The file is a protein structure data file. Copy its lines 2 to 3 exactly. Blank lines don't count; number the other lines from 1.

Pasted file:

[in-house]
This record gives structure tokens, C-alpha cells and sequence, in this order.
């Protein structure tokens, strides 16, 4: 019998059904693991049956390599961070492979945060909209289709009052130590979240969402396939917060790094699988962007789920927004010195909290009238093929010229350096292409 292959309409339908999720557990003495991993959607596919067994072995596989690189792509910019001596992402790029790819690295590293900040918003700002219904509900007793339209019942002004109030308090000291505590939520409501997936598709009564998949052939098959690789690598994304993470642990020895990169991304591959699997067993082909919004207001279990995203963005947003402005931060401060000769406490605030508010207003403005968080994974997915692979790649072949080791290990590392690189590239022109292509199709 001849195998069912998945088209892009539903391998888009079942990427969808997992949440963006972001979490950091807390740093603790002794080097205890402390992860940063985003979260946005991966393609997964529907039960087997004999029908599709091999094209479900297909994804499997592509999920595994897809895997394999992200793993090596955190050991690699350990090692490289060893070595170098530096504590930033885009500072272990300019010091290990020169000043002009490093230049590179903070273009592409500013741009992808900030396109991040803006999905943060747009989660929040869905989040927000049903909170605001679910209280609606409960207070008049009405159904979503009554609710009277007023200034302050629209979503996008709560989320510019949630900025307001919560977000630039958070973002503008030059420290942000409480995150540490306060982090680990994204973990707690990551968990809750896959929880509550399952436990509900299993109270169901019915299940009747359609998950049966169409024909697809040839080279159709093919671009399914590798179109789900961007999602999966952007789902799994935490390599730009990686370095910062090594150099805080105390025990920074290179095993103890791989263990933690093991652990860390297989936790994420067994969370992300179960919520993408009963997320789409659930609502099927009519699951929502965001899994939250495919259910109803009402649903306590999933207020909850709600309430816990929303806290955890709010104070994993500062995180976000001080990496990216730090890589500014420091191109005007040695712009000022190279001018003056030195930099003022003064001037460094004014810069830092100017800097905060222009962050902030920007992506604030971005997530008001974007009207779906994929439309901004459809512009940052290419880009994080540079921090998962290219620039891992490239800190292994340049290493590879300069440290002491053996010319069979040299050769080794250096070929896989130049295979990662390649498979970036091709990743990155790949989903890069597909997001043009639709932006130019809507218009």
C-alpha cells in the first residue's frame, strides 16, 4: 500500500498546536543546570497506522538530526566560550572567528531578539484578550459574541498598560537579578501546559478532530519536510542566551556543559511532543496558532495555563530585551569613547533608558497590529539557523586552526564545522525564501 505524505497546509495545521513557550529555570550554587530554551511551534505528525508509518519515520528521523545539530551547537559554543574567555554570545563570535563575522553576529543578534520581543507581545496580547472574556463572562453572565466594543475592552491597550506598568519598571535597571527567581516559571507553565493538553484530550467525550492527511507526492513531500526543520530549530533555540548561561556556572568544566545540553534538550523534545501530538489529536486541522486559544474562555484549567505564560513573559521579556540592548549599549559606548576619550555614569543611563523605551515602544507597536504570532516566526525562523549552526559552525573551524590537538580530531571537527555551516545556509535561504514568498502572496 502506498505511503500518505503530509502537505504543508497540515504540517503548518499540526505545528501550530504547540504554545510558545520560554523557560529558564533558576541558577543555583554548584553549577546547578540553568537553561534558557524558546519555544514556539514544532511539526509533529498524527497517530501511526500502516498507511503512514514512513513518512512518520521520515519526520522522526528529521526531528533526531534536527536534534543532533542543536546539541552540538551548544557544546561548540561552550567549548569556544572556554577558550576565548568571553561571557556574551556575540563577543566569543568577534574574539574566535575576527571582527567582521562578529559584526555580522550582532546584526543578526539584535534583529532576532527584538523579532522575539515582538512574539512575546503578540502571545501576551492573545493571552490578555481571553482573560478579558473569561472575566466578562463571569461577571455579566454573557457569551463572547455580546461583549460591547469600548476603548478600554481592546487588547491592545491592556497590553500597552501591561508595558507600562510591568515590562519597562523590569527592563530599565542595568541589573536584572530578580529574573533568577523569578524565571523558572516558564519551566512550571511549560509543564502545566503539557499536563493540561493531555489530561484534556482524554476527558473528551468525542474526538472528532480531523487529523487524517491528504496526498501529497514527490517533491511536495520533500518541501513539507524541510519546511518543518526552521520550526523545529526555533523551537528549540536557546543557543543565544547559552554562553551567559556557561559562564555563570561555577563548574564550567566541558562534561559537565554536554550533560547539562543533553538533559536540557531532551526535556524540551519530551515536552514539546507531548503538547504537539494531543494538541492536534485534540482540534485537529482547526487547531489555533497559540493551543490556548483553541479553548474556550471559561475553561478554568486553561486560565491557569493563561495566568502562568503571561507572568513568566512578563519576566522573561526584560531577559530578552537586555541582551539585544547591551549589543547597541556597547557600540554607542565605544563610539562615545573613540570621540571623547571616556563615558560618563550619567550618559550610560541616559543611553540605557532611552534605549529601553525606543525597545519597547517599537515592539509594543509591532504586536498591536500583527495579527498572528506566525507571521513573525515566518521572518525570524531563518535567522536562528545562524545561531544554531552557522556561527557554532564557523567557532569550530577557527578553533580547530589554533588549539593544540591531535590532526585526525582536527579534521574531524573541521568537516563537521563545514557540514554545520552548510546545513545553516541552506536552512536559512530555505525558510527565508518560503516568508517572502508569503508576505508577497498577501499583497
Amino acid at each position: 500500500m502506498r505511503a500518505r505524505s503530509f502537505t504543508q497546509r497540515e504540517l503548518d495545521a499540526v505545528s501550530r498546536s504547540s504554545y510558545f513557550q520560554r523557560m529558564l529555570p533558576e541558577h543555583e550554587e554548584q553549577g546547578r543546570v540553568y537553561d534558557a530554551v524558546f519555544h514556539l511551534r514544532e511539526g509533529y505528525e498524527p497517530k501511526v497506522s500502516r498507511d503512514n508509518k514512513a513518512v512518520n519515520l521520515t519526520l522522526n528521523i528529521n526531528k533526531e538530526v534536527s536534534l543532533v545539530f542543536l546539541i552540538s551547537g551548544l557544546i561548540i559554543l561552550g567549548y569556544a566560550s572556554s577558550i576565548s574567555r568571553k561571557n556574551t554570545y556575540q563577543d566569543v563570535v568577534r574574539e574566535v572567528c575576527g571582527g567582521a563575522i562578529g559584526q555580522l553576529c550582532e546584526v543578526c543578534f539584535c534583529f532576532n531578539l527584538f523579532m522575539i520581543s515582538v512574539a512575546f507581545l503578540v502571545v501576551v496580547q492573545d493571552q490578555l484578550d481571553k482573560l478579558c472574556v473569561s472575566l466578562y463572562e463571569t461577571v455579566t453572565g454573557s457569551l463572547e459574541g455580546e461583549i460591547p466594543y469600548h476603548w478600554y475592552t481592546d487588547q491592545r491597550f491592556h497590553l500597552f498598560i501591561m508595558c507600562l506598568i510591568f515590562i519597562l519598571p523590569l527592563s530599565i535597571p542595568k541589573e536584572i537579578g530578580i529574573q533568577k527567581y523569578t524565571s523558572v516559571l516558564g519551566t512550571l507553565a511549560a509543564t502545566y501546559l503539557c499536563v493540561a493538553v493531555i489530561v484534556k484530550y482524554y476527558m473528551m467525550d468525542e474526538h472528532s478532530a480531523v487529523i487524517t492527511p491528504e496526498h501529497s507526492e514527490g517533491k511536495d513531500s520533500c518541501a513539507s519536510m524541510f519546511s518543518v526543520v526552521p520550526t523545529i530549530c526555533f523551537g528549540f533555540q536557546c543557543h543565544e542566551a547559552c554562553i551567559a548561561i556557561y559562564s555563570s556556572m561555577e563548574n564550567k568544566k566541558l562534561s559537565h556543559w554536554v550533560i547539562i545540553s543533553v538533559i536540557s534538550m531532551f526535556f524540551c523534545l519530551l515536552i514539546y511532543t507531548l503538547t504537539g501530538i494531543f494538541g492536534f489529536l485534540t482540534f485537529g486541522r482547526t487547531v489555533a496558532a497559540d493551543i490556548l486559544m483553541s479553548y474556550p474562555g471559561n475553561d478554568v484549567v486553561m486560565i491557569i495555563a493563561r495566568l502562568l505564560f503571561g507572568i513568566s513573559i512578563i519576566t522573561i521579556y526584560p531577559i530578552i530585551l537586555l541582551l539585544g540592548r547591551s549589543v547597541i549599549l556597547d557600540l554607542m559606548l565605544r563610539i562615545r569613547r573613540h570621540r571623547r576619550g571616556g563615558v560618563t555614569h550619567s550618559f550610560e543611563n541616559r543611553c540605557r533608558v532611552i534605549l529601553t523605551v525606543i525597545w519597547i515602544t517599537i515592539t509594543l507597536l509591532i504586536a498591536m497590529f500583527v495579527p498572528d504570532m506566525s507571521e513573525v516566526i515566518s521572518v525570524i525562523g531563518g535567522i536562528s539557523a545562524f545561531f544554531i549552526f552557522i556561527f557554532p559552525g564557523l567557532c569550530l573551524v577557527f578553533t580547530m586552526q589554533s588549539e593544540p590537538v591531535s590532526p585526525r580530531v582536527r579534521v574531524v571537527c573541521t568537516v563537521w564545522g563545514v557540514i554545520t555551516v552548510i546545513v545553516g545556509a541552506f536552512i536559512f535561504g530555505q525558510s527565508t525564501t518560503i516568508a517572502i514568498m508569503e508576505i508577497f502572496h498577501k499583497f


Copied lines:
This record gives structure tokens, C-alpha cells and sequence, in this order.
């Protein structure tokens, strides 16, 4: 019998059904693991049956390599961070492979945060909209289709009052130590979240969402396939917060790094699988962007789920927004010195909290009238093929010229350096292409 292959309409339908999720557990003495991993959607596919067994072995596989690189792509910019001596992402790029790819690295590293900040918003700002219904509900007793339209019942002004109030308090000291505590939520409501997936598709009564998949052939098959690789690598994304993470642990020895990169991304591959699997067993082909919004207001279990995203963005947003402005931060401060000769406490605030508010207003403005968080994974997915692979790649072949080791290990590392690189590239022109292509199709 001849195998069912998945088209892009539903391998888009079942990427969808997992949440963006972001979490950091807390740093603790002794080097205890402390992860940063985003979260946005991966393609997964529907039960087997004999029908599709091999094209479900297909994804499997592509999920595994897809895997394999992200793993090596955190050991690699350990090692490289060893070595170098530096504590930033885009500072272990300019010091290990020169000043002009490093230049590179903070273009592409500013741009992808900030396109991040803006999905943060747009989660929040869905989040927000049903909170605001679910209280609606409960207070008049009405159904979503009554609710009277007023200034302050629209979503996008709560989320510019949630900025307001919560977000630039958070973002503008030059420290942000409480995150540490306060982090680990994204973990707690990551968990809750896959929880509550399952436990509900299993109270169901019915299940009747359609998950049966169409024909697809040839080279159709093919671009399914590798179109789900961007999602999966952007789902799994935490390599730009990686370095910062090594150099805080105390025990920074290179095993103890791989263990933690093991652990860390297989936790994420067994969370992300179960919520993408009963997320789409659930609502099927009519699951929502965001899994939250495919259910109803009402649903306590999933207020909850709600309430816990929303806290955890709010104070994993500062995180976000001080990496990216730090890589500014420091191109005007040695712009000022190279001018003056030195930099003022003064001037460094004014810069830092100017800097905060222009962050902030920007992506604030971005997530008001974007009207779906994929439309901004459809512009940052290419880009994080540079921090998962290219620039891992490239800190292994340049290493590879300069440290002491053996010319069979040299050769080794250096070929896989130049295979990662390649498979970036091709990743990155790949989903890069597909997001043009639709932006130019809507218009």